New Casino in Atlantic City is about to enter bankruptcy protection just over a year after opening because the their earnings have dropped 40 percent and business is only getting worse.
Revel took in just over $8 million last month, down from the $13.4 million it won in what was widely considered a disappointing opening month in April 2012.
Atlantic City’s casino market as a whole saw its gambling revenue decline by 12.1 percent last month compared with a year ago.
Figures released Friday by the state Division of Gaming Enforcement show the 12 gambling halls took in $228.5 million.
Revenue from table games was $66.8 million, down 6 percent from April 2012. Slot machine revenue was $161.7 million, a 14.4 percent decrease due in part to the impact of a nearly 16 percent reduction in the amount of promotional credits that were wagered compared with the same month last year.
But Revel’s revenue was clearly the biggest red flag in the monthly report, particularly as the $2.4 billion resort retools its operations and slashes its debt by turning over an 82 percent ownership stake to lenders.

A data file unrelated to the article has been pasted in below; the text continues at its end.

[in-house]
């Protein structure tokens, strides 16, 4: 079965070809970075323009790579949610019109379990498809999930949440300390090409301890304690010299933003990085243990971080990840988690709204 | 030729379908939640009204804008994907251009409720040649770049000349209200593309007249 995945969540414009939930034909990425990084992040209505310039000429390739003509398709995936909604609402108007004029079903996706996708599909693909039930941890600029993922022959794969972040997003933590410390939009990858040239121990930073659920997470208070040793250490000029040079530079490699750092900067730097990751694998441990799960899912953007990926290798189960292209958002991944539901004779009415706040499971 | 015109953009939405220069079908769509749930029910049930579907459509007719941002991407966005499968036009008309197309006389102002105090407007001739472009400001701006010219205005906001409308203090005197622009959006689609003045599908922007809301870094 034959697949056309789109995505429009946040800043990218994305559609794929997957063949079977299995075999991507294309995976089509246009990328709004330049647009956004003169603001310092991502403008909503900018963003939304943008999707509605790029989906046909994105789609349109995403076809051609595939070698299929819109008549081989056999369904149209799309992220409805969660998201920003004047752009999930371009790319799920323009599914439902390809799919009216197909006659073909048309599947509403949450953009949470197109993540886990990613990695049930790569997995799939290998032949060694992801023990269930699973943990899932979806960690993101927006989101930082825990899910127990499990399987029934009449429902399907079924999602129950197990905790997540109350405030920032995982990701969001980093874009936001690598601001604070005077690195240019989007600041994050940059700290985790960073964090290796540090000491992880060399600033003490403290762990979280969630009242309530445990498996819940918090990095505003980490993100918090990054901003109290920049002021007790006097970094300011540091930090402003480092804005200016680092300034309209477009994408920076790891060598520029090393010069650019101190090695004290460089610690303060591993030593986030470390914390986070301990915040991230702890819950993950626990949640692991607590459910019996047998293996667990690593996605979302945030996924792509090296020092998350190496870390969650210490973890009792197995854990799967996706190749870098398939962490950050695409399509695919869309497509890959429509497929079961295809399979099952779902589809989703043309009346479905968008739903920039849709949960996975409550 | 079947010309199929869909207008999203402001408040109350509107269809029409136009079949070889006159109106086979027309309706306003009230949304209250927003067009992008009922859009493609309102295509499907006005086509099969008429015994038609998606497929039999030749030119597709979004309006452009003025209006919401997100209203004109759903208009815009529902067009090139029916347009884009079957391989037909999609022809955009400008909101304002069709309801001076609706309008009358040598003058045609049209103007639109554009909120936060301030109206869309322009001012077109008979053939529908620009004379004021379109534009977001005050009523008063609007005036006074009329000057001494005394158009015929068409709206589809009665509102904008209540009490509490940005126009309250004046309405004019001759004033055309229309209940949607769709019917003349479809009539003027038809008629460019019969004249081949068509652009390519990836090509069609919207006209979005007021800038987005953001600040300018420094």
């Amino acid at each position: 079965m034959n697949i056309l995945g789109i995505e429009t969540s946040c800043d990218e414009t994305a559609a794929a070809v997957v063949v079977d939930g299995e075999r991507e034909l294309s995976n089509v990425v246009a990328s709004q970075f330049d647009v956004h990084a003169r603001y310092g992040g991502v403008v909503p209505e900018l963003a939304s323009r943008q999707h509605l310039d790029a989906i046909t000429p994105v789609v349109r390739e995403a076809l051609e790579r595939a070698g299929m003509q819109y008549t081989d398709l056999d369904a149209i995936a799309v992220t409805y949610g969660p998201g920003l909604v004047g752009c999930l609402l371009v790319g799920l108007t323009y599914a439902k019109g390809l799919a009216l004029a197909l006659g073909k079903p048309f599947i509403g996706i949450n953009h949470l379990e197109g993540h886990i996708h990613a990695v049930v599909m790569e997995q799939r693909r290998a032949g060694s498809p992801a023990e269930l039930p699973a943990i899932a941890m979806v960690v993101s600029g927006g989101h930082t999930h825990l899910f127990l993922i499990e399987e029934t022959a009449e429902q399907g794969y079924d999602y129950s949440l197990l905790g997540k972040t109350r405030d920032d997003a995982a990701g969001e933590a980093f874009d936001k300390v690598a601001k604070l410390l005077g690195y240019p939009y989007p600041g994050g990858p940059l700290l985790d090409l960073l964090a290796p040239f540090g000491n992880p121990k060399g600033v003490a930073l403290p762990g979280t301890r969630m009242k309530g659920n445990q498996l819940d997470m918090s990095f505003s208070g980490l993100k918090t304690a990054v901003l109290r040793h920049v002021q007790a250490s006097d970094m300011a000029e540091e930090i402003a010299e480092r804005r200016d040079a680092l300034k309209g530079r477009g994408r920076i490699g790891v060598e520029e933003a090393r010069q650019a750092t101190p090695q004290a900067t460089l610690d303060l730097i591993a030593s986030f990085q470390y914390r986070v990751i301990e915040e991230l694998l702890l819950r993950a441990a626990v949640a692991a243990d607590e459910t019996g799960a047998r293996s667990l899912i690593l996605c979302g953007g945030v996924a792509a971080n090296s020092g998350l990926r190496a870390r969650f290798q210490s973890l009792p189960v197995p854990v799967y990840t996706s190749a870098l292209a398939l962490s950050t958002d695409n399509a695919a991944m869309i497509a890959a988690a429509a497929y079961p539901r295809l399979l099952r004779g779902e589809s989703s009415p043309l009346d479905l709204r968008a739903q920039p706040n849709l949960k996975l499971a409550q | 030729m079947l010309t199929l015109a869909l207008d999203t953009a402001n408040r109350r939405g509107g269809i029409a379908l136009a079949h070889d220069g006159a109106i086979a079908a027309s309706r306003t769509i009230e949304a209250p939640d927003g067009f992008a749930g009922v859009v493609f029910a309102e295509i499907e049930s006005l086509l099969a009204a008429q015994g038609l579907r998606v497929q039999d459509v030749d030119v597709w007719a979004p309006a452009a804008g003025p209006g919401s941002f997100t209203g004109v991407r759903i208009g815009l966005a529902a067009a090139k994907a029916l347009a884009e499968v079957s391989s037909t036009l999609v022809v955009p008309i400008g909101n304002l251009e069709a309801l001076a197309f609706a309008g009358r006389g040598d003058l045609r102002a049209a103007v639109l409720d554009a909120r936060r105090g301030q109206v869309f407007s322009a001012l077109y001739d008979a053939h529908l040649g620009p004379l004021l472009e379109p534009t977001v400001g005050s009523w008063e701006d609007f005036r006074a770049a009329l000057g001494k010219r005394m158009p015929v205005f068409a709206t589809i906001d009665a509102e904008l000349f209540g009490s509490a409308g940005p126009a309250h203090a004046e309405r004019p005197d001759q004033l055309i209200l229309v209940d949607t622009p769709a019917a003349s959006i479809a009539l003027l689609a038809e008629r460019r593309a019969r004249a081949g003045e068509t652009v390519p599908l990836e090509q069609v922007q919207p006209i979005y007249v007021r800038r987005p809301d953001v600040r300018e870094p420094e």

“Although our April gaming revenues were disappointing, we are launching new initiatives that will drive future growth and re-introducing Revel to the gaming public over the next couple of months,” Jeffrey Hartmann, Revel’s interim CEO, said Friday. “Tonight we are opening our new Pearl Lounge, an exclusive members-only lounge for Pearl Card holders, that will promote increased loyalty among our existing guests and attract new slot players to Revel. This is the first of many new amenities and investments being made at Revel as we seek to broaden our appeal across a variety of demographics and gaming preferences.”
Only Caesars Atlantic City (up 5.9 percent to $29.1 million) and The Atlantic Club Casino Hotel (up nearly 37 percent to $11.3 million) reported revenue increases in April.